A recent Defense Department inspector general report found that contracting officers and their representatives (COR) at the U.S. Army Medical Research Acquisition Activity need to step up their game when it comes to improving contract performance and acquisition outcomes.
The report shins a light on a reality hitting many procurement offices, where the intense workload, combined with a lack of enough skilled and trained 1102s, is creating an environment where quality is being sacrificed at the expense of performance.
Just taking a look at the topic headers is an eye-opening example of a procurement organization that is in need of serious improvements:
- Sole-Source Awards Not Adequately Justified
- Price Reasonableness Not Adequately Determined
- Quality Assurance Surveillance Plans Not Prepared
- Inadequate Quality Assurance Surveillance Plans
- Contracting Officer’s Representative Acceptance of Deliverables Not Documented
- Language in Contracting Officer’s Representative Letters Too General
- Invoice Review Needs Improvement
The recommendations are also somewhat disturbing, in that they basically outline what needs to happen to realize improvements and work to improve this organization. Mainly, the recommendations state that contracting officers and CORs need to do their jobs, since some of the responses the IGs received where common in this environment: lack of time, resources, and a focus on production.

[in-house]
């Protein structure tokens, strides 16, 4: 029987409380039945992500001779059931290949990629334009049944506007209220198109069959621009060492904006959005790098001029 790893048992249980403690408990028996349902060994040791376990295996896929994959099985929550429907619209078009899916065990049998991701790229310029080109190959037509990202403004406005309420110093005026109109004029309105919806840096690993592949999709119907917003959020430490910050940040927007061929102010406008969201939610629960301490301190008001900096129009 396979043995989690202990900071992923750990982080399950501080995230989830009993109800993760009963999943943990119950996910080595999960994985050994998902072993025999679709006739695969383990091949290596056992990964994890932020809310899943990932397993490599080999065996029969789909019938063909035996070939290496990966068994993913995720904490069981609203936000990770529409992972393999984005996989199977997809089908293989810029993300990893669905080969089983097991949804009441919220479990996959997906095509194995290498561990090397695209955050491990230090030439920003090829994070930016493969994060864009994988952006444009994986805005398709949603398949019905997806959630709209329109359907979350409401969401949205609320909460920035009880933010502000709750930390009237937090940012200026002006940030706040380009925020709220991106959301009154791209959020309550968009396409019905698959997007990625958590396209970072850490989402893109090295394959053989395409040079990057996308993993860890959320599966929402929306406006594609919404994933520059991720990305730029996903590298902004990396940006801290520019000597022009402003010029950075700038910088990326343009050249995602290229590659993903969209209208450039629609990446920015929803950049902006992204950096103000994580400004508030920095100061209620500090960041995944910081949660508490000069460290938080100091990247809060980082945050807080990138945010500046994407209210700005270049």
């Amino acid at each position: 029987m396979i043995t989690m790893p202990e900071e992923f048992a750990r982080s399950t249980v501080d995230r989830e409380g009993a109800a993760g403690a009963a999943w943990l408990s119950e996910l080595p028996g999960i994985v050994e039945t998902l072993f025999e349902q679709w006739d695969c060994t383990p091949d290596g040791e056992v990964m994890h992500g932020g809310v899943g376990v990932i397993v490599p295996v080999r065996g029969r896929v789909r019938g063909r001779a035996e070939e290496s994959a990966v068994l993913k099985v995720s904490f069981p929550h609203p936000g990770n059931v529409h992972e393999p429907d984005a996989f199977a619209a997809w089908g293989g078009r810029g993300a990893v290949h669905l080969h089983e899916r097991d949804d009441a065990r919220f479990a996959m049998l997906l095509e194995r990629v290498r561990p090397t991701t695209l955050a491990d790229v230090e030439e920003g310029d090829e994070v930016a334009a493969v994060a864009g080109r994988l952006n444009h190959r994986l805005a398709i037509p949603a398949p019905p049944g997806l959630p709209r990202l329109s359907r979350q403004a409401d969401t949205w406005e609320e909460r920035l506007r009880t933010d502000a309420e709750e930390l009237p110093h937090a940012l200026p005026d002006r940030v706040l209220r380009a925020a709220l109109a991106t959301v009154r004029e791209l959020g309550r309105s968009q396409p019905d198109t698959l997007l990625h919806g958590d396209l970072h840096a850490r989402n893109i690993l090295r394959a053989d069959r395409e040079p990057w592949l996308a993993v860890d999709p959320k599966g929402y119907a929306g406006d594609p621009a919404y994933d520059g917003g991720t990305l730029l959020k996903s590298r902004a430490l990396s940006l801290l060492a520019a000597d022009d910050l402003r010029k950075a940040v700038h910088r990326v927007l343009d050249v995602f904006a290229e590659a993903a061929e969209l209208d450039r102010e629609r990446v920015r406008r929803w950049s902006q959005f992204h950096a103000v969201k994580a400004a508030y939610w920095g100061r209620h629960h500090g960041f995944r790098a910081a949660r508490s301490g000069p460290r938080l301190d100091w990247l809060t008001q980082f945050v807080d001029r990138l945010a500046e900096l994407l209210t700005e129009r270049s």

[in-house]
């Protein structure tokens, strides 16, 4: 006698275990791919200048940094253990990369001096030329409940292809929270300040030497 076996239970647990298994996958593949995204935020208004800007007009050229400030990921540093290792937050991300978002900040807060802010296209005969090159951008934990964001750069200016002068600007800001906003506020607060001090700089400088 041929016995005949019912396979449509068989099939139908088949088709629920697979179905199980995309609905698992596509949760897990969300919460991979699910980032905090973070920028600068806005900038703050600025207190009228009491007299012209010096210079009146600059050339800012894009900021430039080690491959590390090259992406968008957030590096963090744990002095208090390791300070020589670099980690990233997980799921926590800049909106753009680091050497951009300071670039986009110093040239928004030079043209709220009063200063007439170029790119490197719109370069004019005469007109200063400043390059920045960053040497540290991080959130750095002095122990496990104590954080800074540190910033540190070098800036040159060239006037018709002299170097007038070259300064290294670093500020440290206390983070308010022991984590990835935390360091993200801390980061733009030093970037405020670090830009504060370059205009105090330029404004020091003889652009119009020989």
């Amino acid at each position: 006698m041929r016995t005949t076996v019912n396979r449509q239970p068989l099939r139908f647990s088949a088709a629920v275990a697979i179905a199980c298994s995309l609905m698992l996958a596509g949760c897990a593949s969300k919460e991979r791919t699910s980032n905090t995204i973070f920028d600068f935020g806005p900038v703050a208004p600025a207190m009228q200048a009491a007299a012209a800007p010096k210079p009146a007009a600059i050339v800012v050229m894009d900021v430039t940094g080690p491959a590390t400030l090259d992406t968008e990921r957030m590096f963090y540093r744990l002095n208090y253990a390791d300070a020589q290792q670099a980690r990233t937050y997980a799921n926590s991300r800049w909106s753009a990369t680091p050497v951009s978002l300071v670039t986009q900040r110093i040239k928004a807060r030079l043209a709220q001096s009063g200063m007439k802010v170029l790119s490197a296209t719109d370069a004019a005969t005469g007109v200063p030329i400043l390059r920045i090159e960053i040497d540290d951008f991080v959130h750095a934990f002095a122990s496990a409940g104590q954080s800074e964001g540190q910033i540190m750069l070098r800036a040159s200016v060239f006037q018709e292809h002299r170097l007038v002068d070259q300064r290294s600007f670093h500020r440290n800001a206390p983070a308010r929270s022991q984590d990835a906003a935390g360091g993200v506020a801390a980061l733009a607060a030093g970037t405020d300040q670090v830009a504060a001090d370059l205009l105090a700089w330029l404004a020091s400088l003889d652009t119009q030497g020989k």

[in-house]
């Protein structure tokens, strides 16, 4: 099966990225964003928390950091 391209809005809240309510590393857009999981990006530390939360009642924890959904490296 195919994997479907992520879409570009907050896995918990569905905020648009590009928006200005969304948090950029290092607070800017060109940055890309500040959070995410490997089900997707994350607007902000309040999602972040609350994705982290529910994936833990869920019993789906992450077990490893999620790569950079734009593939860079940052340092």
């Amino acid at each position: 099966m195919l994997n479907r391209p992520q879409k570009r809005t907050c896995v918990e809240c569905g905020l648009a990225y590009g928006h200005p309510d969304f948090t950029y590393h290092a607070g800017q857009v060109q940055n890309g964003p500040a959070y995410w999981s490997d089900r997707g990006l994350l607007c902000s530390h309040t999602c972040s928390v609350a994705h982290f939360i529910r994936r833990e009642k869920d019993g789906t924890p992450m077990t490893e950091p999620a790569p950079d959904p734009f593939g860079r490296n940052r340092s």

Simple tools, such as checklists, can be created to ensure that ALL the requirements of a contract action are achieved. This may seem simplistic, but following the checklists, and having them executed through automated contract systems and solutions, will ensure that the proper steps have been conducted. Basically, contract actions can not bee executed until these issues have been eliminated by ensuring the proper steps an actions by procurement personnel have been followed and verified. This is ultimately creating an environment of accountability, and hopefully improved quality.
I don’t have time is not a legitimate excuse, not under any circumstance. However, leadership needs to understand the needs of the organization, provide the proper level of oversight, resources, and training to the procurement staff, and ensure that things are being done properly.
Best practices are plentiful, and they need to be acted on.